But this kind of publicity-seeking civil disobedience has drawn the ire of the energy industry and proponents of anti-protesting laws.

Protecting religious freedom

Indigenous people in the U.S. have struggled to practice their religions and protect their landscapes since the nation’s founding. Indigenous dancing and rituals used to be illegal in many communities. It was only in 1978 that the American Indian Religious Freedom Act became federal policy and allowed Indigenous people the “inherent right of freedom to believe, express, and exercise [their] traditional religions.”

Despite the change in policy, law professor Kristen Carpenter argues in the Harvard Law Review that, in case after case, the Supreme Court has denied “religious freedom to American Indians.” This is especially true when it comes to the protection of sacred landscapes. The 1988 ruling on Lyng v. Northwest Indian Cemetery Protective Association, known as the “G-O Road” case, for example, set the precedent to allow construction on Indigenous sacred sites.

The new anti-protest laws and proposed legislation are alarming to various groups. Hundreds of scientists recently signed an open letter stating they are “gravely concerned” about the increased criminalization of environmental protesting.

Civil liberties organizations, meanwhile, worry that the new anti-protesting laws could restrain the First Amendment rights of freedom of speech and freedom to assemble.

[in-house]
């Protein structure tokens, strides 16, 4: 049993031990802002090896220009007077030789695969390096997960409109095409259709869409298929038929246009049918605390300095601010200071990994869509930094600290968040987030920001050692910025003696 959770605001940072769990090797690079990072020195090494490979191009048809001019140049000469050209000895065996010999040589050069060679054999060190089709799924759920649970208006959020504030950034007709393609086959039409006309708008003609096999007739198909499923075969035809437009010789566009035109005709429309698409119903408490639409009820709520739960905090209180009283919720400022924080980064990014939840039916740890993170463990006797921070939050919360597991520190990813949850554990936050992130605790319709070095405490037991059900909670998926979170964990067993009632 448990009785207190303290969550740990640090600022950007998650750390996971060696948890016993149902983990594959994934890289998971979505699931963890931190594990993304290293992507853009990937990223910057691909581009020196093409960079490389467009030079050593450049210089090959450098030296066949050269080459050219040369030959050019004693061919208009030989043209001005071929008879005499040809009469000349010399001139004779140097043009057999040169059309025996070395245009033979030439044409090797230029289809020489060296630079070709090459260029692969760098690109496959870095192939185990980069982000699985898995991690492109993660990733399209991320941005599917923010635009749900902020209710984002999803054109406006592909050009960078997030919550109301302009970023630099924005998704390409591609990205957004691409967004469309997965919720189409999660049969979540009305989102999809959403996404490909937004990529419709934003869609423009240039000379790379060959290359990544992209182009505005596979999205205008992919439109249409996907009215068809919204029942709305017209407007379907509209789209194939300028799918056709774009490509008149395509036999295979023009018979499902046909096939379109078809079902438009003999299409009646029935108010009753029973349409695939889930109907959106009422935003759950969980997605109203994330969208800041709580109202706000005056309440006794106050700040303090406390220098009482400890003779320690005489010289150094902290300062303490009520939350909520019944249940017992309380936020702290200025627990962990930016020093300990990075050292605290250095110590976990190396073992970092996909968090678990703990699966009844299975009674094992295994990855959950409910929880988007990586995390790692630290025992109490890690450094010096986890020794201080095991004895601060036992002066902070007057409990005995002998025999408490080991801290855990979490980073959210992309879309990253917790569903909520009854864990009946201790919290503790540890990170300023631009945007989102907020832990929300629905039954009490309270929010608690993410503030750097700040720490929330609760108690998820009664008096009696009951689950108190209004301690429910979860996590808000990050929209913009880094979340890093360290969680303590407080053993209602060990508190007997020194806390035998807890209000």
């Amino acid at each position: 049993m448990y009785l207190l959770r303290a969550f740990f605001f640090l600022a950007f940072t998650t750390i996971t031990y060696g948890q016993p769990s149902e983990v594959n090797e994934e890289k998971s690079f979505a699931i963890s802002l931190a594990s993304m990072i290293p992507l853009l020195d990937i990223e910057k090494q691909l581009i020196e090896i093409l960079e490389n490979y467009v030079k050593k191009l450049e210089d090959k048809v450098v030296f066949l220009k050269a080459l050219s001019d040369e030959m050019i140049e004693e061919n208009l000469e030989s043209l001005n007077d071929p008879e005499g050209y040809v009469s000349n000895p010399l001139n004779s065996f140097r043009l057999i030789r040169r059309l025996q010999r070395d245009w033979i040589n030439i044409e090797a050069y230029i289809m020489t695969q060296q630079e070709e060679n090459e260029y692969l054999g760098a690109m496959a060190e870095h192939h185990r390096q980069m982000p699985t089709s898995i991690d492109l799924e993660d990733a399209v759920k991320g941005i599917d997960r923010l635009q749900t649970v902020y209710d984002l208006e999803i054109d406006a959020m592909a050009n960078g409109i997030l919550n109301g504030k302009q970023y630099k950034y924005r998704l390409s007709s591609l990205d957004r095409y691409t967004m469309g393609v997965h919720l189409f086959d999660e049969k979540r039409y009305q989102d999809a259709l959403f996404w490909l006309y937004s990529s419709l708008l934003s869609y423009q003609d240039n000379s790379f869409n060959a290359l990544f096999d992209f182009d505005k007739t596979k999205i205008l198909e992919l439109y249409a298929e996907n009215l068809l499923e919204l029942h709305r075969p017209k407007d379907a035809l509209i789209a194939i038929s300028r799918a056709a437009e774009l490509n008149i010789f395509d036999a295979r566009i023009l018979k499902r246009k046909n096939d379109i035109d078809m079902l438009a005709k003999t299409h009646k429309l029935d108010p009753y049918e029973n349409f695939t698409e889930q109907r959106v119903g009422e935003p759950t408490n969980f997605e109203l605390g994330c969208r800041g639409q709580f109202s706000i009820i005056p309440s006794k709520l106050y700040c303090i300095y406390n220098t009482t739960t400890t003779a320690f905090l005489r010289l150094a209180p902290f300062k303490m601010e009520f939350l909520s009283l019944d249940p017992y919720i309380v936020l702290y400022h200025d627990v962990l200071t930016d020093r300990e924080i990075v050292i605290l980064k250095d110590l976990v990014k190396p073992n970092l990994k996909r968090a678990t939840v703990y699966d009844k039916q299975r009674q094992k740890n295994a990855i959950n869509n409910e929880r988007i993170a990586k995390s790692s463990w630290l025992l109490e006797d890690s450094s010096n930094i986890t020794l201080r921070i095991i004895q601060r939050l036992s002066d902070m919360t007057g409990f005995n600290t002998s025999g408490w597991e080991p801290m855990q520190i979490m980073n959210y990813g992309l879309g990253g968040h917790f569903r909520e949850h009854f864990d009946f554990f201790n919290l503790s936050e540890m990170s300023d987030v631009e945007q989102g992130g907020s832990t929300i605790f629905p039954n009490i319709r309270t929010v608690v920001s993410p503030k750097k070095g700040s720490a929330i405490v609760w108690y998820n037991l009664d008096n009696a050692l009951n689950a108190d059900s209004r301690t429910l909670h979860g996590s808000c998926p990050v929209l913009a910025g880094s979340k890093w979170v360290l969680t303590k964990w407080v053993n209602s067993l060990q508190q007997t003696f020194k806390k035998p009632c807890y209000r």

But the increased criminalization of protesting also has the potential to infringe on the First Amendment right of religious freedom. That is because Indigenous protests often transform places of protest into places of religious practice and even pilgrimage.

Shadow of conquest

Indigenous environmental activists in the U.S. have long argued that they are not protesters but “protectors” of sacred landscapes and watersheds. They believe that their role is to keep Indigenous land from further environmental degradation or harm.

In his new book “Religion and Social Protest Movements,” historian Tobin Miller Shearer argues that Indigenous people use places of protest as places of religious practice where they deepen their spirituality. He shares how the Dakota Access pipeline protest in North Dakota became a “religiously permeated protest” that “amplified and deepened spiritual practices” of the protesters. Daily prayers were held and sacred fires burned.

Some Indigenous people go to environmental protests just for this reason – to participate in a communal religious ritual.

Louise Erdrich, a Pulitzer Prize-winning Ojibwe author, described her experience at the Line 3 protest camp in an article for The New York Times. “Every morning at 10, people gather to pray,” she wrote. “Every day there are more people in the circle.”

For Erdrich, the camp was not just a place of protest but of spiritual connection.

“We are here on earth, omaa akiing,” she explained, “and the waters are alive with energy.”


Rosalyn R. LaPier is the Associate Professor of Environmental Studies at The University of Montana

This article is republished from The Conversation under a Creative Commons license. Read the original article.